"What color is the blood?"
"Medium to dark red."
"So, it's old blood."
"I guess so," I tell her, uncertain if I am qualified to answer. What would happen if it was new blood? Maybe what looks dark red to me is really bright red. Color is just a visual perception, after all.
"Can you feel the baby move?"
"Do you feel any labor pains?"
"No. I don't think so." I am pretty certain this time.
"Good." She closes the binder and places it back in its cart. "I'll bring the monitor in for the baby after you eat breakfast."
Twice a day they strap a fetal monitor around my belly and turn on a printer. I am left alone for half an hour, sometimes more, to watch the long sheet of paper that translates the heart rate and the uterine contractions into squiggly lines unravel slowly onto the floor. And I listen to the beautiful revving of his heartbeat. A single engine Cessna, holding on the runway. Just waiting to take off.
After a few weeks, I lose track of time. The days collapse into one another. Interruptions are the routine. I am alone, but never by myself. The nurses come every three hours, even during the night. The night-float doctor comes before dawn; the rounding doctors in the late morning. Nursing assistants come to take my blood; housekeeping staff take my sheets and disinfect my room; the radiologist comes to see inside my womb; the patient advocate comes to see how he can make my stay better; the social worker comes to talk about my feelings; the television guy comes to take my money; the food service people come to take my orders and deliver my meals.
Thrust and Drag
"Wait. Don't tell me." My night nurse says, as she listens to his heartbeat for the first time. "It's a boy. Boys are usually slower than girls."
"Yes. You're right. It's a boy," I say.
A boy. My boy. I like to talk about him. I like to think of him as a baby, outside of my body. I like to wonder what he will look like. Pointy chin like my second daughter? Dark hair like my first? Blue eyes like my husband? I like to pretend that he will not have to go to the NICU, that he will go to the nursery at the end of the hall with the other babies, and I will walk down there to visit him and hold him and bring him back to my room to nurse him. And family and friends will visit us, with congratulatory hugs and adulatory gifts. But I know this won’t happen.
My midwife, the woman who delivered my second daughter, the woman who was supposed to deliver the baby I am carrying now, calls me.
"I'm so sorry this happened. Do you have to stay there?" She asks me this, as if I have a choice. Like I might still have some control over my body and my life right now. And then I realize that I do have a choice. I can go home if I want to. I don’t have to stay in this room. I am not attached to anything. I am not ill. I am not in pain. I haven’t been infected. I haven’t gone into labor. I can walk out of here right now. But I don’t. I am scared.
One afternoon, I get a roommate. She is 16 and having labor pains, but her water is intact. Her mother is with her in the room because she is a minor and they traveled a long way from their home upstate, where they don’t have hospitals with level IV NICUs. She likes to talk. She makes fun of the food. She calls her friends and laughs like this is an amusing situation. She talks about her upcoming baby shower, her baby-daddy-boyfriend, her small vagina. She seems unafraid of what might happen, of what is going to happen. I am afraid for her. Her mother sits, dejected, or maybe just tired, in a chair between our beds and talks to me because I am there, because my gray hairs reveal my age, because I might understand her situation. She did not want this for her youngest child. She doesn’t know what went wrong. She has tried her best to raise her, and now, she is done. At this moment, I am both mother and child. I say something vaguely encouraging and ask her to pull the curtain so I can try to sleep. Someone comes to give her daughter medication to try to stop her contractions, and someone else comes to give her a steroid shot for the baby's lungs in case her contractions don’t stop. I never know the outcome. They are gone in the morning.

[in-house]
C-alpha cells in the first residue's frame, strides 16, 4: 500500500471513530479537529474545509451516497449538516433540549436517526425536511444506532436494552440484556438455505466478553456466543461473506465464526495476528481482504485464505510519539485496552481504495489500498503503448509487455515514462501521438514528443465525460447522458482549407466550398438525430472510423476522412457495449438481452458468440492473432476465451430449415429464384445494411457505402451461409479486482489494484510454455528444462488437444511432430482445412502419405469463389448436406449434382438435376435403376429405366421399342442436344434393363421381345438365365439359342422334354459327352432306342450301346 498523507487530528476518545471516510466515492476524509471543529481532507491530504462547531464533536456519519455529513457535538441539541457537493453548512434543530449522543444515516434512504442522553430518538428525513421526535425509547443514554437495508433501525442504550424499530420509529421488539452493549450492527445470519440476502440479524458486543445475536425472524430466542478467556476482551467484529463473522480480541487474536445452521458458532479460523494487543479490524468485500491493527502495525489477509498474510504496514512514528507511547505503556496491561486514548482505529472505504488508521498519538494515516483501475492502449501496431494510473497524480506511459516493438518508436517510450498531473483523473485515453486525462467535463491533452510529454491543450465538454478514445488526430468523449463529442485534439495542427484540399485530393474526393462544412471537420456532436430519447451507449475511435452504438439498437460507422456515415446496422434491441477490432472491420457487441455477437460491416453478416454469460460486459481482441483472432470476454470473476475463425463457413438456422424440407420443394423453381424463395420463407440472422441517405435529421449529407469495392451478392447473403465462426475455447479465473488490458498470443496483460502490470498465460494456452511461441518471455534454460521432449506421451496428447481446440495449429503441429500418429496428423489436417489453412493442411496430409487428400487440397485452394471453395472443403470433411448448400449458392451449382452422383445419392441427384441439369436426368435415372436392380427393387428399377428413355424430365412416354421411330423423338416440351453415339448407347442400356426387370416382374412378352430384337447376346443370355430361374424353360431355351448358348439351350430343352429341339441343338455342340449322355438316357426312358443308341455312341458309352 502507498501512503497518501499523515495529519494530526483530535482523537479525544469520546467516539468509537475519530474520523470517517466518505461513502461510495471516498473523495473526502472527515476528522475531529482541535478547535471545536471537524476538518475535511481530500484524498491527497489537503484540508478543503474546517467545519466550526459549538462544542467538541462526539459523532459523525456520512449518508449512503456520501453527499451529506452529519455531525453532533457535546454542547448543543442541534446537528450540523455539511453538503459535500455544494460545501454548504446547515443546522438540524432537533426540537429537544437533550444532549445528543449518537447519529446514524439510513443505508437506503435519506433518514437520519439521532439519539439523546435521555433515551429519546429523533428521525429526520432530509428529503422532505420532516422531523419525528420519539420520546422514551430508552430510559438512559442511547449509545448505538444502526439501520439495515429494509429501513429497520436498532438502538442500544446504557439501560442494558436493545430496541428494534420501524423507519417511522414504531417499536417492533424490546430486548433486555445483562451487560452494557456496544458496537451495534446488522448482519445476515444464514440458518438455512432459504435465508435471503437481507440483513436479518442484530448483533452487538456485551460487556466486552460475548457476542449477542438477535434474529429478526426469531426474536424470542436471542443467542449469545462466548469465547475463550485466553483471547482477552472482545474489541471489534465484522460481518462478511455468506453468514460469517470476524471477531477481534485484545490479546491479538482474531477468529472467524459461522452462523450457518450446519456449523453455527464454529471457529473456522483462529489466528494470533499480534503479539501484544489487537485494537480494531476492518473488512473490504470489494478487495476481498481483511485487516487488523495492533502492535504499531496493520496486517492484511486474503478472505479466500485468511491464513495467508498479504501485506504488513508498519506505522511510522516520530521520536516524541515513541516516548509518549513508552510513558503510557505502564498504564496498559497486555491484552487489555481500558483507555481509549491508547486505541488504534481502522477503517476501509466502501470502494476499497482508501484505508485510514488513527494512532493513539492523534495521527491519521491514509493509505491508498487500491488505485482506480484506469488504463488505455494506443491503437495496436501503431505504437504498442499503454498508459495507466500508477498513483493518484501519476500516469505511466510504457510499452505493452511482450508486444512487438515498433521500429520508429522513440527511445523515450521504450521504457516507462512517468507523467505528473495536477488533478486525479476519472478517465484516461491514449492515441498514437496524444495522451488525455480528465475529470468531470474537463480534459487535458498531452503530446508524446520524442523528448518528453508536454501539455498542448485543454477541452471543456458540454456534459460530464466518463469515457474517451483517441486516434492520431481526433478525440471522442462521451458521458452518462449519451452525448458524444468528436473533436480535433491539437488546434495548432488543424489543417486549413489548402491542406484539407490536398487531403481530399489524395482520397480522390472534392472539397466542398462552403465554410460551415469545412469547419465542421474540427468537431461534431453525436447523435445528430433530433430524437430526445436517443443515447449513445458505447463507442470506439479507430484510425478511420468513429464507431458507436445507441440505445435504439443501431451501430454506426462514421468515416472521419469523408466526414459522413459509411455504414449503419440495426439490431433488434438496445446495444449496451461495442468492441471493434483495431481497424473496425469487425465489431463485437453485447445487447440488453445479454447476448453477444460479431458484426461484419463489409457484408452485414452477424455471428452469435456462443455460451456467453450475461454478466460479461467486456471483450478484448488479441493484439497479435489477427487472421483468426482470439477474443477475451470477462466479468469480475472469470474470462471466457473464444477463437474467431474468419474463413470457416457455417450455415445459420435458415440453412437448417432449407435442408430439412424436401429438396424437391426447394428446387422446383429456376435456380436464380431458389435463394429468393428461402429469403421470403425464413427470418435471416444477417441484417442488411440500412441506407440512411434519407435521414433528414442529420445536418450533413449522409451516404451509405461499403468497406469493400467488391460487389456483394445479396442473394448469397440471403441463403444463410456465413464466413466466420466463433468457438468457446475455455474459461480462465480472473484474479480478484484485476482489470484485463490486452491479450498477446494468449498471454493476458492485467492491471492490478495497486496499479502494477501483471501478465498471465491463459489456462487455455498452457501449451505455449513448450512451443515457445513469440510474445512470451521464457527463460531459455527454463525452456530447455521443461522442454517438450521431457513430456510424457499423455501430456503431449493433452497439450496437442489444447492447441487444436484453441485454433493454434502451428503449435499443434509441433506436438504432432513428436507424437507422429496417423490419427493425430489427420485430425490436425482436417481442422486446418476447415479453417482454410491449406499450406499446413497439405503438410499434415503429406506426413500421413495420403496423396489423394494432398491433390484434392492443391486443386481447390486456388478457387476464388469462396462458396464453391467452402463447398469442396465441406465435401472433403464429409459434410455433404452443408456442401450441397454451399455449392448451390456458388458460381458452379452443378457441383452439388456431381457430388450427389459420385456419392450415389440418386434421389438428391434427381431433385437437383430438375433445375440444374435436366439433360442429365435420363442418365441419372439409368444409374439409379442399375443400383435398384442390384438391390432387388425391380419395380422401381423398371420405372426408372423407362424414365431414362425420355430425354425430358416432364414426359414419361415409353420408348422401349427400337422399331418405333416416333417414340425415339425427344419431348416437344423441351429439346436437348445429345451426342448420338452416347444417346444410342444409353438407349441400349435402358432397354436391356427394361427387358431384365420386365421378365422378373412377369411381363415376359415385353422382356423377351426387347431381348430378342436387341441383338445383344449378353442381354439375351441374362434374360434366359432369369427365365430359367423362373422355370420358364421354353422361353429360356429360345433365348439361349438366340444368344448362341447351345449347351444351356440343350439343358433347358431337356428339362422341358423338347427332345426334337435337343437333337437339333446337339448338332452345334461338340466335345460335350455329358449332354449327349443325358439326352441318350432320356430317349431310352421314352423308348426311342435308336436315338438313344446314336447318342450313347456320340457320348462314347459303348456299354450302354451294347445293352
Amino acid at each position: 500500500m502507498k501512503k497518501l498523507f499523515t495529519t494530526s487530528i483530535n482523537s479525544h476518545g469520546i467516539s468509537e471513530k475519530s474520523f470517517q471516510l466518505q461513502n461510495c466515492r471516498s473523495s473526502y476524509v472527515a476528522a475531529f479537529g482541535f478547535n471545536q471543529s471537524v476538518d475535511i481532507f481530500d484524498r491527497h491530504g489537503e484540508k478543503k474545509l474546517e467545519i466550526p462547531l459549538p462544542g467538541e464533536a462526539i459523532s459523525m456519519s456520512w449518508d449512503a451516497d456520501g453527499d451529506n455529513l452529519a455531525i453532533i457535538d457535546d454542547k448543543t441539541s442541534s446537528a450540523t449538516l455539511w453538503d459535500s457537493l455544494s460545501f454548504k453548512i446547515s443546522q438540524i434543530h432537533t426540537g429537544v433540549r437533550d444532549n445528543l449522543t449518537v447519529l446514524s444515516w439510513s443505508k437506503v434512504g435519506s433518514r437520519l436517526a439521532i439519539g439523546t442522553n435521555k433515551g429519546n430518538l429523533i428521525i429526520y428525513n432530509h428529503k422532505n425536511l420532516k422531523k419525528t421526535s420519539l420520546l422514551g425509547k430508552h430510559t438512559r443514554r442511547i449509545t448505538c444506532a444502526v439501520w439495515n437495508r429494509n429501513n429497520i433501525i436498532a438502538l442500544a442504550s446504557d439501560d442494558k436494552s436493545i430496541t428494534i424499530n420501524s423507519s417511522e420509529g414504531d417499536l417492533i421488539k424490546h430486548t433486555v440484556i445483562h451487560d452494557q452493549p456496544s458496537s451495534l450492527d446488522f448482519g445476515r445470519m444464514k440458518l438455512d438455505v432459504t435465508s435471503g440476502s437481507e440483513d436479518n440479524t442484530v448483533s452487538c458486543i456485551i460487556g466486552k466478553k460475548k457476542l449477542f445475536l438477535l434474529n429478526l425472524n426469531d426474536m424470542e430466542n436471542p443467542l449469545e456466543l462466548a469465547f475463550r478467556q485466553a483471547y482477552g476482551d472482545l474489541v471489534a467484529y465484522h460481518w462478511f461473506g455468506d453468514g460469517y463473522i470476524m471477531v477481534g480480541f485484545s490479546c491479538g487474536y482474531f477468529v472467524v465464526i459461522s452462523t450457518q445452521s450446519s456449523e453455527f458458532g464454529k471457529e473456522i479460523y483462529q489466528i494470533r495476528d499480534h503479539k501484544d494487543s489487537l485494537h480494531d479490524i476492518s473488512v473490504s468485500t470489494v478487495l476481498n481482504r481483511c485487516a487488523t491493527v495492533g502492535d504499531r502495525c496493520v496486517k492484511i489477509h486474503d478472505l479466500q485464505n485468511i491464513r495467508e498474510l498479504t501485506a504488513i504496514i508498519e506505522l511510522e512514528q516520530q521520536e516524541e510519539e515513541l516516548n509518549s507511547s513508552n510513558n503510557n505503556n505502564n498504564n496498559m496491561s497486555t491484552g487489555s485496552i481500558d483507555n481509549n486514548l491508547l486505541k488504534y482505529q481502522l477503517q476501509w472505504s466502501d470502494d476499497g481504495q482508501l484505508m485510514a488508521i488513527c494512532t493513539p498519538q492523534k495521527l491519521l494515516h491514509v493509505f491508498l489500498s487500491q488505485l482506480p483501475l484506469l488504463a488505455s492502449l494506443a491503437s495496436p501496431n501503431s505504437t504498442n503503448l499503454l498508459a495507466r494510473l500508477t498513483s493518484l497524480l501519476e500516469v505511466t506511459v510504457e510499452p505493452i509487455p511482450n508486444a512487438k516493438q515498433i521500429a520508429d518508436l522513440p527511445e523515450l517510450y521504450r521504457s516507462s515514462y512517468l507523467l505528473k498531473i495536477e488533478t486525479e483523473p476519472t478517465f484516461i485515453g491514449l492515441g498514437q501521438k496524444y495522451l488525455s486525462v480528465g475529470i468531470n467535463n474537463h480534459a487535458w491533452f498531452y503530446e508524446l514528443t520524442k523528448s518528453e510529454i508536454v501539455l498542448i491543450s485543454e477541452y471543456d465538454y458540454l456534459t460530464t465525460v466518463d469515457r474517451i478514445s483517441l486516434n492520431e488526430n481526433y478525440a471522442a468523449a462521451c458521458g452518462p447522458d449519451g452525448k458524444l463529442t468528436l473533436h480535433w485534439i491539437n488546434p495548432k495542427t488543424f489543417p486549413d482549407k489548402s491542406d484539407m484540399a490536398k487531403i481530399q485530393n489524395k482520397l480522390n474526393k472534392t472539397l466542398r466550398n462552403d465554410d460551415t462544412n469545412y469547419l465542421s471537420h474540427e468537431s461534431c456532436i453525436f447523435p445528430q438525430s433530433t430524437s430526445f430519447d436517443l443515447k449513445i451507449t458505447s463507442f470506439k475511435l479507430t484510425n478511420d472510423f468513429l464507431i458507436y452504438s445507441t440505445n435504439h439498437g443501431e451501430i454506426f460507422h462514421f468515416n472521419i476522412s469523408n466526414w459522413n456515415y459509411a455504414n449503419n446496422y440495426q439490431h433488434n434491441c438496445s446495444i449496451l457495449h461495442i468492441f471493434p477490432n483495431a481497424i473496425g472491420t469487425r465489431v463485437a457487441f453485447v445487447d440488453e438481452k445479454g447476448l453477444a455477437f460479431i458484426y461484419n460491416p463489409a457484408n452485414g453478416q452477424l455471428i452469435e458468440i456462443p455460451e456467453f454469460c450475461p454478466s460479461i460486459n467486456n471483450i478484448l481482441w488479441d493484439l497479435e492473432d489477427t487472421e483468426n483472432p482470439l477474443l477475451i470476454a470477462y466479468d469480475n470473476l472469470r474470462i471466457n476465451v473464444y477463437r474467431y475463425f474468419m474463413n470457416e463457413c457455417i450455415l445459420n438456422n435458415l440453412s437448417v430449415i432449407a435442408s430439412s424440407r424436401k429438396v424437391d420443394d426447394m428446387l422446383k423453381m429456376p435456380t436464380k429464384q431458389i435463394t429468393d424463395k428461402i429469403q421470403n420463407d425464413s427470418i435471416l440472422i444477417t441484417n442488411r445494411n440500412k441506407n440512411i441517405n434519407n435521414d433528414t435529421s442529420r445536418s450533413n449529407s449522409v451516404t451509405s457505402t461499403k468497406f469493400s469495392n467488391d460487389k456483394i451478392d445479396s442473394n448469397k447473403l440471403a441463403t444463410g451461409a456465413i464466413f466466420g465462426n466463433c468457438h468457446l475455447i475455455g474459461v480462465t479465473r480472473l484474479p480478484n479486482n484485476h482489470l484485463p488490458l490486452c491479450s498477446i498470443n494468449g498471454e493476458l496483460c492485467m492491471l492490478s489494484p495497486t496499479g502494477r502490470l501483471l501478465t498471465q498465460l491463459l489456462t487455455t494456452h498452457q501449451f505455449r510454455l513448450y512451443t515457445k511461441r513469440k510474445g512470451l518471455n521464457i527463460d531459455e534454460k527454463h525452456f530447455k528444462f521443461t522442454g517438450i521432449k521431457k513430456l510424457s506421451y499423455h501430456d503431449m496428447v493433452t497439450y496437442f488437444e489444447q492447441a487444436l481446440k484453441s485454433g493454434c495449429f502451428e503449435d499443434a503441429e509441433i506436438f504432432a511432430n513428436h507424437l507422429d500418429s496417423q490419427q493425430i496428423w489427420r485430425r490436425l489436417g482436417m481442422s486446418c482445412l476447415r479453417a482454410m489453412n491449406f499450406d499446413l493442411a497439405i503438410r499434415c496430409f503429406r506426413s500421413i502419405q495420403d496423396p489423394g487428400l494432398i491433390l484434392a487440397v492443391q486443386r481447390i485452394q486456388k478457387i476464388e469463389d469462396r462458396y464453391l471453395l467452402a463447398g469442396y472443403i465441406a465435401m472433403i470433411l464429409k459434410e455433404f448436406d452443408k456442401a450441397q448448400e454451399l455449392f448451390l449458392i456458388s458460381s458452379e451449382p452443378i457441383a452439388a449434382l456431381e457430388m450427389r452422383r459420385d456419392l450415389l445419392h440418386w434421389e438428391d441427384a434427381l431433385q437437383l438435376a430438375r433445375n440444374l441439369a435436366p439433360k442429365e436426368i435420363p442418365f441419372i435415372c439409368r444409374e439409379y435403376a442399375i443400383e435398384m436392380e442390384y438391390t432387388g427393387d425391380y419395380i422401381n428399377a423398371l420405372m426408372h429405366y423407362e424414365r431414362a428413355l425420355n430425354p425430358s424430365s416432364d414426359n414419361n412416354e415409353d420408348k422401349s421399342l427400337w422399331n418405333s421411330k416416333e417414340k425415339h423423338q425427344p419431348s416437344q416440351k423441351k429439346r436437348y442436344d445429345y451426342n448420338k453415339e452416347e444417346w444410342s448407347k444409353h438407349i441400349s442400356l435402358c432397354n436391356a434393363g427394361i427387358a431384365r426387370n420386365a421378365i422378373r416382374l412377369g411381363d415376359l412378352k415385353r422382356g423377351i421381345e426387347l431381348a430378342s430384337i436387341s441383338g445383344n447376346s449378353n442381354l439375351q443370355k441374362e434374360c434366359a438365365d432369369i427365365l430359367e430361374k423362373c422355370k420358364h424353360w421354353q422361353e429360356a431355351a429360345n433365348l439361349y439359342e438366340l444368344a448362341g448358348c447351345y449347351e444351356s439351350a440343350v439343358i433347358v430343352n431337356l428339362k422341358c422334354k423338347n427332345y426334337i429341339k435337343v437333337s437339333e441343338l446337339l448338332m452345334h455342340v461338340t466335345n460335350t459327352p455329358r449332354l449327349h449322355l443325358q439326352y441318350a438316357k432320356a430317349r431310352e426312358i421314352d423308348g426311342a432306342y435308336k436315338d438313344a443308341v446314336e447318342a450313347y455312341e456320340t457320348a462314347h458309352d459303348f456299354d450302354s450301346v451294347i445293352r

Gravity and Lift
I keep the blinds on my window slightly open when I go to sleep, so I know when morning comes. Sunlight is my only prompt to start another day. This morning is particularly bright. I adjust my bed so I am sitting and use the arm rail to pull myself upright. When my body is vertical, gravitational forces expel an unusual amount of fluid onto the floor. Flecks of red spatter onto the tops of my bare feet. I sit on the edge of the bed and consider cleaning it up, but instead I push the call button for the nurse. Within minutes I am being wheeled out of my room, through the security doors and across the hall to the labor and delivery ward. A young doctor examines me. She is the same one who examined me when I first arrived, however many weeks ago.
"Let's see what’s going on, okay?" Her brown eyes are fatigued and her long, dark hair is pulled back into a low ponytail.
Speculum inserted, spotlight steadied, she searches for something deep inside of me. She apologizes when I wince. I sense that she does not have children of her own. Perhaps she never will.
"Everything seems fine. It was probably just a clot that worked its way free. I don’t see any new bleeding, but we need to keep you over here for a few hours to monitor the baby. Try to get some rest." She adjusts the straps on my belly and gently touches my arm before drawing the curtains around my bed.
I start to close my eyes when an alarm sounds in the speaker box above my bed. Over an intercom, a female voice says, "Code blue." There is a rush of movement and someone closes the door to my room. I know that code blue means–someone needs resuscitation, and in the labor and delivery ward, that someone is either a mother or a newborn. I don’t want to know which. Down another hallway a laboring woman is screaming.
After several hours, I am wheeled back to my room on the maternity ward, back to the quiet hum of the routine of waiting. Light streams through my window and I stretch my arm out to capture its warmth. I try to sleep, but instead I watch the people outside, and I spot an old man who appears to be going much too fast in a motorized wheelchair. He drives through the parking lot, weaving around cars and away from a man in street clothes who seems to be yelling at him. The old man goes out the main entrance and veers right onto the sidewalk that wraps around the block. His faded hospital gown, just like mine, flaps against his colorless legs. Two men in white uniforms run after him, arms raised, as if to say, "Stop, wait, come back," but they stay a few feet behind, perhaps afraid of what he might do once caught. I wonder, as the three move out of sight, how they will stop him. I wonder how they will bring him back.
With a smile, I whisper, "Go, old man. Fly, fly away."